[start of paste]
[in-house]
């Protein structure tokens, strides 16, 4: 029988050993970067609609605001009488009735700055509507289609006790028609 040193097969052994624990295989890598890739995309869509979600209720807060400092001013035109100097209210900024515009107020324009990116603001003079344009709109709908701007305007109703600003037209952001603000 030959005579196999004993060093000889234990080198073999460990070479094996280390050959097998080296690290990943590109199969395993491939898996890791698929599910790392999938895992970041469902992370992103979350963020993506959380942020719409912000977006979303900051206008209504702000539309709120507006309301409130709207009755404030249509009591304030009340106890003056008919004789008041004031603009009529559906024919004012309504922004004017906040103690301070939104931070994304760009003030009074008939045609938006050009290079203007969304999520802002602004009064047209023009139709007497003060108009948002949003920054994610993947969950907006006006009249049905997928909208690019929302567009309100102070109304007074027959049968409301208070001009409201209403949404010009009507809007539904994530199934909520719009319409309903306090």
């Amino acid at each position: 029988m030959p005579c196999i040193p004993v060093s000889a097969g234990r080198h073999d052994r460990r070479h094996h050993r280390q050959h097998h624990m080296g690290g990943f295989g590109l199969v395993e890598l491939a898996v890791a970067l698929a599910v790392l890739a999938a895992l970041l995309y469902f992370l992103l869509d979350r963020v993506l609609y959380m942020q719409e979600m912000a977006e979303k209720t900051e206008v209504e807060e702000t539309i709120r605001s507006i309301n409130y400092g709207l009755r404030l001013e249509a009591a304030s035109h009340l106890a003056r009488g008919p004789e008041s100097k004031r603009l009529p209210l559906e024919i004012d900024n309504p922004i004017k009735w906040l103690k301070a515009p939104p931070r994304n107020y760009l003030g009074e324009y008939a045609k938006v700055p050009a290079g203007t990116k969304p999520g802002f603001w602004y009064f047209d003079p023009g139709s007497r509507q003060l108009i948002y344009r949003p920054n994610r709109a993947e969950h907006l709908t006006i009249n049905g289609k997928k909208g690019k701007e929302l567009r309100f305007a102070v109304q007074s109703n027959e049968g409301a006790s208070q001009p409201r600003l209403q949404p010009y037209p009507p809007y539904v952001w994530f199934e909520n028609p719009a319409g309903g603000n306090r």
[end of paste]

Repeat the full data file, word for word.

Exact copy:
[in-house]
């Protein structure tokens, strides 16, 4: 029988050993970067609609605001009488009735700055509507289609006790028609 040193097969052994624990295989890598890739995309869509979600209720807060400092001013035109100097209210900024515009107020324009990116603001003079344009709109709908701007305007109703600003037209952001603000 030959005579196999004993060093000889234990080198073999460990070479094996280390050959097998080296690290990943590109199969395993491939898996890791698929599910790392999938895992970041469902992370992103979350963020993506959380942020719409912000977006979303900051206008209504702000539309709120507006309301409130709207009755404030249509009591304030009340106890003056008919004789008041004031603009009529559906024919004012309504922004004017906040103690301070939104931070994304760009003030009074008939045609938006050009290079203007969304999520802002602004009064047209023009139709007497003060108009948002949003920054994610993947969950907006006006009249049905997928909208690019929302567009309100102070109304007074027959049968409301208070001009409201209403949404010009009507809007539904994530199934909520719009319409309903306090």
């Amino acid at each position: 029988m030959p005579c196999i040193p004993v060093s000889a097969g234990r080198h073999d052994r460990r070479h094996h050993r280390q050959h097998h624990m080296g690290g990943f295989g590109l199969v395993e890598l491939a898996v890791a970067l698929a599910v790392l890739a999938a895992l970041l995309y469902f992370l992103l869509d979350r963020v993506l609609y959380m942020q719409e979600m912000a977006e979303k209720t900051e206008v209504e807060e702000t539309i709120r605001s507006i309301n409130y400092g709207l009755r404030l001013e249509a009591a304030s035109h009340l106890a003056r009488g008919p004789e008041s100097k004031r603009l009529p209210l559906e024919i004012d900024n309504p922004i004017k009735w906040l103690k301070a515009p939104p931070r994304n107020y760009l003030g009074e324009y008939a045609k938006v700055p050009a290079g203007t990116k969304p999520g802002f603001w602004y009064f047209d003079p023009g139709s007497r509507q003060l108009i948002y344009r949003p920054n994610r709109a993947e969950h907006l709908t006006i009249n049905g289609k997928k909208g690019k701007e929302l567009r309100f305007a102070v109304q007074s109703n027959e049968g409301a006790s208070q001009p409201r600003l209403q949404p010009y037209p009507p809007y539904v952001w994530f199934e909520n028609p719009a319409g309903g603000n306090r």